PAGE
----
Sweet treats in New York City

May 9, 2013 3:07:54 PM PDT
Eyewitness News is showing you a new book that takes you on a tour of all the sweet treats around New York City.

The book is a guide to endless delicious delights.

It includes recipes and takes readers on a fascinating tour of the five boroughs, looking at unique sweet spots in our area.

There is something for everyone and the one ingredient they all have in common is sugar!

"We always love to have our craft explained and displayed," said Chris Grassi, of Papabubble.

For this truly is something most people have never seen before.

"If you alter any weight, any ingredient, any moisture, anything, your candy will not work, it will fall apart," Grassi said.

In the space that's part kitchen, part lab, something magical is happening.

Papabubble is a true New York City gem.

A team of candy makers kneads, rolls, stretches and cuts what mysteriously morphs into every child's fantasy, sweet treats that also dazzle adults.

In roughly 20 minutes, Eyewitness News watched Chris and Elliot work. They barely spoke a word but never missed a beat.

"There are lots of things that can go wrong so it's very important to monitor it all the way through the process," Grassi said.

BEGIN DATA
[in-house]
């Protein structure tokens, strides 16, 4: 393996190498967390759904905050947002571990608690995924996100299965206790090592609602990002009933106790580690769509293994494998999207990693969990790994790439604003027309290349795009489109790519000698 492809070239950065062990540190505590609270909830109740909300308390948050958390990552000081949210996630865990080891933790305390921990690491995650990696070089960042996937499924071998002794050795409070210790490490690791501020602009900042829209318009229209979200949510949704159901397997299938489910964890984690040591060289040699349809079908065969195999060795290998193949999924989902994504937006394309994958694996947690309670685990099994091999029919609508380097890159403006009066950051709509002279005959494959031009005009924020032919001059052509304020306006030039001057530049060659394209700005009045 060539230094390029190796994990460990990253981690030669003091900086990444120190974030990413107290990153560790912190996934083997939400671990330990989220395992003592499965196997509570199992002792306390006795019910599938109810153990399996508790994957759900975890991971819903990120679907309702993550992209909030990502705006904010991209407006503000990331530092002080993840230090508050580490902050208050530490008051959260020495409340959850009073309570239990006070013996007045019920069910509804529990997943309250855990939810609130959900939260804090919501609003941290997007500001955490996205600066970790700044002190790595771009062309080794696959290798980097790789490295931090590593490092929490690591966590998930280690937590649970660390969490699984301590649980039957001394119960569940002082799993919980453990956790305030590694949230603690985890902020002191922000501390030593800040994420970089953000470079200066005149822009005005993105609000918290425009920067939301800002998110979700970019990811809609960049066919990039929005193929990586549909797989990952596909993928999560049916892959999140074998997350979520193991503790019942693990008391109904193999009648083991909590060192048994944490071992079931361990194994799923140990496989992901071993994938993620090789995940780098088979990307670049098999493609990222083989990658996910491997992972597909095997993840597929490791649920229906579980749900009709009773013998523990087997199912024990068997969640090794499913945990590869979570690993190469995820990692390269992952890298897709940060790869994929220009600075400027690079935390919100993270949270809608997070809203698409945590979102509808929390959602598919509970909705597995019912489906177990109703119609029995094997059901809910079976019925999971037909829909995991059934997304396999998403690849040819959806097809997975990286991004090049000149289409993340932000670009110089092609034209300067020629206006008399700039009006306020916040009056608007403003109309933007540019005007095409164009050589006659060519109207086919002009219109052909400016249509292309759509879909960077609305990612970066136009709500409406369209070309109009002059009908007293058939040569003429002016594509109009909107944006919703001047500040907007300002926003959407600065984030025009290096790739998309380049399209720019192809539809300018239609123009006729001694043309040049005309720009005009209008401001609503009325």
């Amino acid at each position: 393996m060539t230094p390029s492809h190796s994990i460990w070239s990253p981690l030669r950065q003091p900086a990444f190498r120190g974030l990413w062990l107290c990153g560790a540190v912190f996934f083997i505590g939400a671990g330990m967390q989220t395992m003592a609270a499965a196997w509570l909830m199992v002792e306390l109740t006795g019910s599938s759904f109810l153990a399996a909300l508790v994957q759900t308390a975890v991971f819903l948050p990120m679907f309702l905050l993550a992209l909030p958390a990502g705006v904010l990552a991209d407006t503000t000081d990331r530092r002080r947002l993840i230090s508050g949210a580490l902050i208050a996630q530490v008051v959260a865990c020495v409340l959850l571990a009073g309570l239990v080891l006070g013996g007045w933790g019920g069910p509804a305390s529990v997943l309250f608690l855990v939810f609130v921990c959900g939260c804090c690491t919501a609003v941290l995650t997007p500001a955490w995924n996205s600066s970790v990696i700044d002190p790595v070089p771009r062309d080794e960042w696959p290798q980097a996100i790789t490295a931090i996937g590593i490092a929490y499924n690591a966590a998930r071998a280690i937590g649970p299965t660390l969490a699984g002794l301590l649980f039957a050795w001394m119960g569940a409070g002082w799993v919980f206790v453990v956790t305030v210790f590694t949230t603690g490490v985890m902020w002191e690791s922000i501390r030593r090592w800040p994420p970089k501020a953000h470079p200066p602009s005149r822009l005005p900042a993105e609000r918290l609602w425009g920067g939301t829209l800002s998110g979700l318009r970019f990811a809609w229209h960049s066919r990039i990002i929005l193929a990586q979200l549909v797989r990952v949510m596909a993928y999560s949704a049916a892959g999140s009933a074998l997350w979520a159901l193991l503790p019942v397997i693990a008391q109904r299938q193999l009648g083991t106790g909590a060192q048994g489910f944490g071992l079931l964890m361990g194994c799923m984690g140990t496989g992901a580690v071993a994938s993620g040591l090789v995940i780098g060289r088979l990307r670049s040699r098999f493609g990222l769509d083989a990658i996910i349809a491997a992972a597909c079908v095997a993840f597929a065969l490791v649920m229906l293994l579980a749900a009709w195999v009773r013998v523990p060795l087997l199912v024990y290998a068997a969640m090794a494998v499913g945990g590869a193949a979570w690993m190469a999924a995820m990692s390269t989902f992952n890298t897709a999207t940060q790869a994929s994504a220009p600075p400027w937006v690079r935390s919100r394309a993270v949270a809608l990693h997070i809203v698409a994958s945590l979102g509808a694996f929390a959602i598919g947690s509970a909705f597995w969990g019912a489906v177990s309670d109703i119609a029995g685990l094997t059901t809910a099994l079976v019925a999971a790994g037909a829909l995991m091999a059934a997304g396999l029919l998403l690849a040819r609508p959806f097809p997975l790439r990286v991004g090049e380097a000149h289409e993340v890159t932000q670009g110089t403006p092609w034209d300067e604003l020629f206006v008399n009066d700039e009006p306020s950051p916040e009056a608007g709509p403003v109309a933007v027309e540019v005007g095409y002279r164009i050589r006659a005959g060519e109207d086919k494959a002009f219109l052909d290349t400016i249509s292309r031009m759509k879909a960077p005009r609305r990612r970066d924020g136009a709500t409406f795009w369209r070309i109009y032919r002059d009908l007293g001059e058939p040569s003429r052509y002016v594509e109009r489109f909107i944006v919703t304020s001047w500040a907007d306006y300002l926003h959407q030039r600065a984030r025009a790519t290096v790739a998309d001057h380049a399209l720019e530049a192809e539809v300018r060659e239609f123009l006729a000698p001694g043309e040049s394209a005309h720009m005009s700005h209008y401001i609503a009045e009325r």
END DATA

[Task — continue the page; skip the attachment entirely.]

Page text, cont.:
The SoHo spot is featured in the just released book, "New York Sweets", it takes a look at 120 mouthwatering shops in the five boroughs.

"Every street you turn on in every neighborhood, there's somebody making some little something," said Susan Meisel, New York Sweets, Author.

There's puddin', Clio whips up unique daily servings of the old fashion treat, and at Popbar, you'll find out of the box flavors of yogurt, sorbet and gelato on a stick.

Back at Papabubble, a fresh batch of yummy has just been made, it's about 330 degrees and smells like fresh pear.

Within seconds it's well on the way to becoming something spectacular.

In an average day, they'll race through between 50 and 75 pounds of sugar.

Chris feels, working with the product is just as much fun as, tasting it.

"It's transforming, it's hot and it's really almost sculpting with something that's living," Grassi said.

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